Emergency personnel work near a damaged building in Thumane, following Tuesday's powerful earthquake that shook Albania, November 27 2019. Picture: REUTERS/FLORION GOGA
Emergency personnel work near a damaged building in Thumane, following Tuesday's powerful earthquake that shook Albania, November 27 2019. Picture: REUTERS/FLORION GOGA

Tirana/Durrës — At least 21 people were killed when the most powerful earthquake to strike Albania in decades shook the capital Tirana and the country’s west and north on Tuesday, tearing down buildings and burying residents under rubble.

Residents, some carrying babies, fled apartment buildings in Tirana and the western port of Durres after the 6.4 magnitude quake struck shortly before 3am GMT.

The Balkan country was jolted by 250 aftershocks after the main tremor, defence minister Olta Xhaçka said, two of them of magnitude 5, testing strained nerves.

She told reporters that the quake’s epicentre was in Durrës, Albania’s main port and a tourist spot, saying: “About 600 residents were injured and received treatment.”

In the northern town of Thumanë, Marjana Gjoka was sleeping in her apartment on the fourth floor of a five-storey building when the quake shattered the top of the building. “The roof collapsed on our head and I don’t know how we escaped. God helped us,” said Gjoka, whose three-year-old niece was among four people in the apartment when the quake struck.

The quake was centred 30km west of Tirana, the US Geological Survey (USGS) said, and was also felt across the Balkans and in the southern Italian region of Puglia, across the Adriatic Sea from Albania.

Hours later, a magnitude 5.4 earthquake rattled Bosnia, with an epicentre 75km south of the capital Sarajevo, monitors said. There were no reports of injuries.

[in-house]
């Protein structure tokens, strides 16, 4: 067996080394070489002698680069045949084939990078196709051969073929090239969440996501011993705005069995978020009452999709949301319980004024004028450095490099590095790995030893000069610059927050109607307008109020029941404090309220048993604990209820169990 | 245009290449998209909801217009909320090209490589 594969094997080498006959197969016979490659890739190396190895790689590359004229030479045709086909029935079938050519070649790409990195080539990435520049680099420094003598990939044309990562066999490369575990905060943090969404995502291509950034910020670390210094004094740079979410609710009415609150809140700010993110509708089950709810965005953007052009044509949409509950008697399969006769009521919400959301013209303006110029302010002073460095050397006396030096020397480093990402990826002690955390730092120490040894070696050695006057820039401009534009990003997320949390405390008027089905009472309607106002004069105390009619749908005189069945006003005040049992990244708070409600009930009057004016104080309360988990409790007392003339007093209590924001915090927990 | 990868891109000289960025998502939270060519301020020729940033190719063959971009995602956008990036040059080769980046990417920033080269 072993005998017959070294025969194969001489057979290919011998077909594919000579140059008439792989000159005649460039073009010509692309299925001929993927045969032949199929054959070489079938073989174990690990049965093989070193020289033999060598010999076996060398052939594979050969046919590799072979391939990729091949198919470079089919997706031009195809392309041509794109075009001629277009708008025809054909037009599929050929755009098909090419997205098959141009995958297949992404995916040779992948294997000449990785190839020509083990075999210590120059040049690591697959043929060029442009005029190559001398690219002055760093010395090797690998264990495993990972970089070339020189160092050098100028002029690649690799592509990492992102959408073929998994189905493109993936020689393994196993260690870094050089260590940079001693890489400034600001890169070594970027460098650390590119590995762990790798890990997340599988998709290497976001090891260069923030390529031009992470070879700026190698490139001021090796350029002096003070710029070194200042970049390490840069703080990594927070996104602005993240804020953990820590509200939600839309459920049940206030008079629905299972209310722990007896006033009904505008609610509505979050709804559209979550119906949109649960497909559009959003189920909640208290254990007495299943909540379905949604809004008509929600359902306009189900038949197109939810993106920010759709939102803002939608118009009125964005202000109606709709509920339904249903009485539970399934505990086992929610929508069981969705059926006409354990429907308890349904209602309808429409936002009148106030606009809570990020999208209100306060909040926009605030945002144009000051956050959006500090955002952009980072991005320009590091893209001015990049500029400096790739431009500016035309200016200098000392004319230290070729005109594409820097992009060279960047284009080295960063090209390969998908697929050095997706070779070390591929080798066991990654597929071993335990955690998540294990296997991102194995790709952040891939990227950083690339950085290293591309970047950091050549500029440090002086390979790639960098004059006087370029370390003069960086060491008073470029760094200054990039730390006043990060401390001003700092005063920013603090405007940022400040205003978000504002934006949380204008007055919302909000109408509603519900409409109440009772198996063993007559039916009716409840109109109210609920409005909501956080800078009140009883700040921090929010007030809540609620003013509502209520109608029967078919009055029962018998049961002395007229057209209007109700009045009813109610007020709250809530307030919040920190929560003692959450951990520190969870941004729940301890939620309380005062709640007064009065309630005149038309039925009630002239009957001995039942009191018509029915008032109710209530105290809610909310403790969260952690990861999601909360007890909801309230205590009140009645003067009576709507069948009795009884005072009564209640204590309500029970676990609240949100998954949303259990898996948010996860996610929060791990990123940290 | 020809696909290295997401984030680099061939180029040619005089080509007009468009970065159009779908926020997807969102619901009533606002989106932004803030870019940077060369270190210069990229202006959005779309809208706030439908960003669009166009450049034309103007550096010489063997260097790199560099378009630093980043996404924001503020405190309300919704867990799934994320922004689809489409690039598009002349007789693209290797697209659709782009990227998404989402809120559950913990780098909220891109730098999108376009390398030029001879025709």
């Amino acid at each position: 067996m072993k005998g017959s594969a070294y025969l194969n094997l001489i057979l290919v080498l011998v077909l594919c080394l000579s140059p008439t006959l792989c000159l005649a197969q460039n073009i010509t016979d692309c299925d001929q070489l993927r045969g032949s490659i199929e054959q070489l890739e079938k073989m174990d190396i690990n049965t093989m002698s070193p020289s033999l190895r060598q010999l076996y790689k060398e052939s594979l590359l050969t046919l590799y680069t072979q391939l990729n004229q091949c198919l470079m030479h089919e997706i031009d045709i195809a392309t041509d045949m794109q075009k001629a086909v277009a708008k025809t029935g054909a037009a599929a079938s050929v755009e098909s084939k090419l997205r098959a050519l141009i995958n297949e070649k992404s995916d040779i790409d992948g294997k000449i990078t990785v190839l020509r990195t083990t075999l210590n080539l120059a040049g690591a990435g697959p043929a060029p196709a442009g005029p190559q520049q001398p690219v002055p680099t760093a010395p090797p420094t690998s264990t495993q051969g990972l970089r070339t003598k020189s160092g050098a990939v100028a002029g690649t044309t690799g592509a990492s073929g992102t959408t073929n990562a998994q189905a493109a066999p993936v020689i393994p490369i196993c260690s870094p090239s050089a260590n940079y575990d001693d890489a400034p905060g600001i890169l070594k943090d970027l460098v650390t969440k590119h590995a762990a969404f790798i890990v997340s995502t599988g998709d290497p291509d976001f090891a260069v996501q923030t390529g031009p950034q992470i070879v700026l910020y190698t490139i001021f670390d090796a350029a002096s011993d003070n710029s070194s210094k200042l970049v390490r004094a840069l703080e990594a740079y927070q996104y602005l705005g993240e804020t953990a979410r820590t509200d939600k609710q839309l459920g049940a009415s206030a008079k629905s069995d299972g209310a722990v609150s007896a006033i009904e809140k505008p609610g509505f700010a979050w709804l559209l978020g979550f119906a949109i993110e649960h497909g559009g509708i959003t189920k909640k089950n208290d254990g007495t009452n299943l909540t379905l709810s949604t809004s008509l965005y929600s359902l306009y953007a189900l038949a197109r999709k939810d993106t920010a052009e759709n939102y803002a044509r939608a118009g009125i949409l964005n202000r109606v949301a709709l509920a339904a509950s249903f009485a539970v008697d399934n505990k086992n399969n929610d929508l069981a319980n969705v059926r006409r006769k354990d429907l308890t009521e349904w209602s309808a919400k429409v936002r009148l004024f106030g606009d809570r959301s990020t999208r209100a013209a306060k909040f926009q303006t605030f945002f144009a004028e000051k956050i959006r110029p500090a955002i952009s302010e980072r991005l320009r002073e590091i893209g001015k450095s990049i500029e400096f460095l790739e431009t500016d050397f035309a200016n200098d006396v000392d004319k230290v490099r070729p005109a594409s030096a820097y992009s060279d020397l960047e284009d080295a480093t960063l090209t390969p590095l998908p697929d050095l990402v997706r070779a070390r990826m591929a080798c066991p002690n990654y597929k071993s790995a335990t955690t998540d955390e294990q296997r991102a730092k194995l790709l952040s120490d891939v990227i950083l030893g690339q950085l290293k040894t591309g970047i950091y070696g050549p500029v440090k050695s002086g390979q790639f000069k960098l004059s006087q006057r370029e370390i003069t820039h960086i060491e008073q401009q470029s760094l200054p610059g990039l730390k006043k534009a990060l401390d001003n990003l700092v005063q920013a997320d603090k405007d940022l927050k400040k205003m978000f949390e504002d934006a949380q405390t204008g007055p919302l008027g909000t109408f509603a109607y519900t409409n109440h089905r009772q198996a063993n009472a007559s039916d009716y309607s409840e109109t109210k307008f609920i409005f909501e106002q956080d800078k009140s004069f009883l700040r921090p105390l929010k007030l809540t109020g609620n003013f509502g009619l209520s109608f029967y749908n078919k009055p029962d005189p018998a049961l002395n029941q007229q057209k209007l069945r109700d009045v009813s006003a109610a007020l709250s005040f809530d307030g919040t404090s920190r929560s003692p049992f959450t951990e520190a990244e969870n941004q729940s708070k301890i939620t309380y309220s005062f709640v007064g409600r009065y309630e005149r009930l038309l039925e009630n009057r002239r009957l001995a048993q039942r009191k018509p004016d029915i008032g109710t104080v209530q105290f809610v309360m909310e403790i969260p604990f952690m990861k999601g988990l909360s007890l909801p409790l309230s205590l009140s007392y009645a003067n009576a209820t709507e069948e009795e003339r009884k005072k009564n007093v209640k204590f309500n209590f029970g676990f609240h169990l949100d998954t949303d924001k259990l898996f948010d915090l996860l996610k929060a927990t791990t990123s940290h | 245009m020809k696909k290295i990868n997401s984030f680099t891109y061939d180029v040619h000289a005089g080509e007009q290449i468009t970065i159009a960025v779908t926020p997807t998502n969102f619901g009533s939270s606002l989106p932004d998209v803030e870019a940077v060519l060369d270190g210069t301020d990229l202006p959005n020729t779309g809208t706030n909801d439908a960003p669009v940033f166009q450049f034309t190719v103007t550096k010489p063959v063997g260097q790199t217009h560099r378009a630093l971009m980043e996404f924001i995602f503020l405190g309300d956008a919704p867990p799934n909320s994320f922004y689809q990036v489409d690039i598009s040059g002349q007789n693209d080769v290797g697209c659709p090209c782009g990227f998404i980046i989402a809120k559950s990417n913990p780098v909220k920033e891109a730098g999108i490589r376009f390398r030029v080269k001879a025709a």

In Durrës, 13 bodies were pulled from collapsed buildings and 45 people were rescued from the wreckage there and in Thumane. After a 14-hour ordeal, a woman was extracted alive from the ruins of a six-storey building, two hours after police removed the body of her eight-year-old daughter.

At dusk, a woman called Bukuri Morina and her family of 10 joined thousands of others to spend the night at the Durrës soccer stadium, where the army had pitched tents. “We are afraid to go back to our apartment,” she said. “There are cracks all over and we are afraid that we will have the same destiny as people in Thumane.”

Located along the Adriatic and Ionian seas, between Greece and Macedonia, Albania experiences regular seismic activity. A 5.6 magnitude quake hit Albania on September 21, damaging about 500 houses. The defence ministry said then it was the most powerful quake in Albania for the past 30 years.

The images of damage from Tuesday’s quake suggested it was stronger than one in 1979 that razed a district of a northern town. Neither of those two earlier quakes caused deaths.

Albania is the poorest country in Europe, with per capita income a quarter of the EU average, according to the International Monetary Fund (IMF).

‘Everything kept falling’

In Thumane, seven people, including a mother and son, were found dead in the rubble of two apartment buildings and a man died in the town of Kurbin after jumping out of a building.

Firefighters, police and civilians were removing the debris from collapsed buildings in Thumane. Some used a mechanical digger to claw at collapsed masonry and remove a tangle of metal and cables. Others scrabbled with their bare hands.

Two people were pulled from rubble in Thumane four hours after the quake, a Reuters reporter said. Doctors said they were in a bad condition.

“Everything at home kept falling down,” Refik, a Tirana resident, said of the impact on his sixth-floor apartment. “We were awake because of the previous quakes, but the last one shook us around,” he told Reuters, referring to smaller tremors recorded in the hour before the main quake.

“Durrës and Thumane are the areas worst hit. Rescue and save work continues in the collapsed buildings there,” Xhaçka, the defence minister said, as troops extricated a victim from a stricken hotel in Durrës.

Italy, France, Romania, Turkey, Greece, Croatia, Montenegro, Kosovo and Serbia sent 200 specialised troops, tools and teams of tracker dogs to help the relief effort, Xhaçka said.

An unidentified man, with a wound dressing on his right cheek, told News24 TV his daughter and niece were among those trapped in a collapsed apartment building in Durrës. “I talked with my daughter and niece on the phone. They said they are well and are waiting for the rescue. Could not talk to my wife. There are other families, but I could not talk to them.”